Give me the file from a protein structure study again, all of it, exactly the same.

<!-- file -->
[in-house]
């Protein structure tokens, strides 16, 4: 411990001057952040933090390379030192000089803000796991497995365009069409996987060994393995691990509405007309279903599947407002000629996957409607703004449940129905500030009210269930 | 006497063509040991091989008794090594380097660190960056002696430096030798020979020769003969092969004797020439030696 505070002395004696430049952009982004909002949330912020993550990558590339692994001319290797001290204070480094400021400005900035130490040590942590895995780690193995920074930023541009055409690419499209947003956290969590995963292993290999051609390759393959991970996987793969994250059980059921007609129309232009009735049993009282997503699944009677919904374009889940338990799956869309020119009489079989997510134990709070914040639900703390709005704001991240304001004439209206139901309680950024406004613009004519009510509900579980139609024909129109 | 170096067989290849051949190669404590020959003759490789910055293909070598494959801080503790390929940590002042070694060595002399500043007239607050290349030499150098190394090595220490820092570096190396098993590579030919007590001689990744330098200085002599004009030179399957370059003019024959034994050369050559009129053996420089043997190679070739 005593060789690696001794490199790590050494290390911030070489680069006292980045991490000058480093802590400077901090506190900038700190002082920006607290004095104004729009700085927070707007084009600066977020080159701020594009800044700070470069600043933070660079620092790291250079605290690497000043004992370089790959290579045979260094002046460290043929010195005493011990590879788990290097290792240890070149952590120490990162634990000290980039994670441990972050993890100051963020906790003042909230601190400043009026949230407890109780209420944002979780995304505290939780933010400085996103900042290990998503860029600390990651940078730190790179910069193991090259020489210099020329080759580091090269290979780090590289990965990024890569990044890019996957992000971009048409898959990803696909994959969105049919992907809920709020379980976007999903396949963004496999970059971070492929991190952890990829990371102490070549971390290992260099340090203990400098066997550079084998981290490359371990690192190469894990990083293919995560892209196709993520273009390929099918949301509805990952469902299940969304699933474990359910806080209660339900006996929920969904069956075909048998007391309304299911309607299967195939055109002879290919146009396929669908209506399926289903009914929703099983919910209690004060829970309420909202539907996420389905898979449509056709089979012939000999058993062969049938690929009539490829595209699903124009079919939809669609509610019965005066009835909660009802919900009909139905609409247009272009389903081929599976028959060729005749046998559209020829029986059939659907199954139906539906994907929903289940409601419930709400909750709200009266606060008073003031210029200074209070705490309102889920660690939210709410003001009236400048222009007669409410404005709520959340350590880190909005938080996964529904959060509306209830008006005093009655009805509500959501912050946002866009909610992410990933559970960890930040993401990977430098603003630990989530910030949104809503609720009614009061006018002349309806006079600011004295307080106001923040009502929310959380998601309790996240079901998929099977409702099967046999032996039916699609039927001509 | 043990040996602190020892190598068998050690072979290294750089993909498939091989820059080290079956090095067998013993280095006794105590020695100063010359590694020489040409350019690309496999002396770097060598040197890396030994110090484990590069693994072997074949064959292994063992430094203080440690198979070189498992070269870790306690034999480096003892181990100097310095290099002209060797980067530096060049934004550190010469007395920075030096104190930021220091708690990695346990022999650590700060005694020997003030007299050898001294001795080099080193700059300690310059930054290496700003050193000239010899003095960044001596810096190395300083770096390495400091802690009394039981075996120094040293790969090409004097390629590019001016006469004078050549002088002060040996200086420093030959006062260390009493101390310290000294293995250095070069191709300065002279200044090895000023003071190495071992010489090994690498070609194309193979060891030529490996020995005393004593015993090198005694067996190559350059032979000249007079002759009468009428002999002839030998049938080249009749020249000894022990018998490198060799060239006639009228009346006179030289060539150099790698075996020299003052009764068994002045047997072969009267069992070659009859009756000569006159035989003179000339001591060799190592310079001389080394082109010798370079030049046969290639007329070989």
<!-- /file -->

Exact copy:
[in-house]
């Protein structure tokens, strides 16, 4: 411990001057952040933090390379030192000089803000796991497995365009069409996987060994393995691990509405007309279903599947407002000629996957409607703004449940129905500030009210269930 | 006497063509040991091989008794090594380097660190960056002696430096030798020979020769003969092969004797020439030696 505070002395004696430049952009982004909002949330912020993550990558590339692994001319290797001290204070480094400021400005900035130490040590942590895995780690193995920074930023541009055409690419499209947003956290969590995963292993290999051609390759393959991970996987793969994250059980059921007609129309232009009735049993009282997503699944009677919904374009889940338990799956869309020119009489079989997510134990709070914040639900703390709005704001991240304001004439209206139901309680950024406004613009004519009510509900579980139609024909129109 | 170096067989290849051949190669404590020959003759490789910055293909070598494959801080503790390929940590002042070694060595002399500043007239607050290349030499150098190394090595220490820092570096190396098993590579030919007590001689990744330098200085002599004009030179399957370059003019024959034994050369050559009129053996420089043997190679070739 005593060789690696001794490199790590050494290390911030070489680069006292980045991490000058480093802590400077901090506190900038700190002082920006607290004095104004729009700085927070707007084009600066977020080159701020594009800044700070470069600043933070660079620092790291250079605290690497000043004992370089790959290579045979260094002046460290043929010195005493011990590879788990290097290792240890070149952590120490990162634990000290980039994670441990972050993890100051963020906790003042909230601190400043009026949230407890109780209420944002979780995304505290939780933010400085996103900042290990998503860029600390990651940078730190790179910069193991090259020489210099020329080759580091090269290979780090590289990965990024890569990044890019996957992000971009048409898959990803696909994959969105049919992907809920709020379980976007999903396949963004496999970059971070492929991190952890990829990371102490070549971390290992260099340090203990400098066997550079084998981290490359371990690192190469894990990083293919995560892209196709993520273009390929099918949301509805990952469902299940969304699933474990359910806080209660339900006996929920969904069956075909048998007391309304299911309607299967195939055109002879290919146009396929669908209506399926289903009914929703099983919910209690004060829970309420909202539907996420389905898979449509056709089979012939000999058993062969049938690929009539490829595209699903124009079919939809669609509610019965005066009835909660009802919900009909139905609409247009272009389903081929599976028959060729005749046998559209020829029986059939659907199954139906539906994907929903289940409601419930709400909750709200009266606060008073003031210029200074209070705490309102889920660690939210709410003001009236400048222009007669409410404005709520959340350590880190909005938080996964529904959060509306209830008006005093009655009805509500959501912050946002866009909610992410990933559970960890930040993401990977430098603003630990989530910030949104809503609720009614009061006018002349309806006079600011004295307080106001923040009502929310959380998601309790996240079901998929099977409702099967046999032996039916699609039927001509 | 043990040996602190020892190598068998050690072979290294750089993909498939091989820059080290079956090095067998013993280095006794105590020695100063010359590694020489040409350019690309496999002396770097060598040197890396030994110090484990590069693994072997074949064959292994063992430094203080440690198979070189498992070269870790306690034999480096003892181990100097310095290099002209060797980067530096060049934004550190010469007395920075030096104190930021220091708690990695346990022999650590700060005694020997003030007299050898001294001795080099080193700059300690310059930054290496700003050193000239010899003095960044001596810096190395300083770096390495400091802690009394039981075996120094040293790969090409004097390629590019001016006469004078050549002088002060040996200086420093030959006062260390009493101390310290000294293995250095070069191709300065002279200044090895000023003071190495071992010489090994690498070609194309193979060891030529490996020995005393004593015993090198005694067996190559350059032979000249007079002759009468009428002999002839030998049938080249009749020249000894022990018998490198060799060239006639009228009346006179030289060539150099790698075996020299003052009764068994002045047997072969009267069992070659009859009756000569006159035989003179000339001591060799190592310079001389080394082109010798370079030049046969290639007329070989």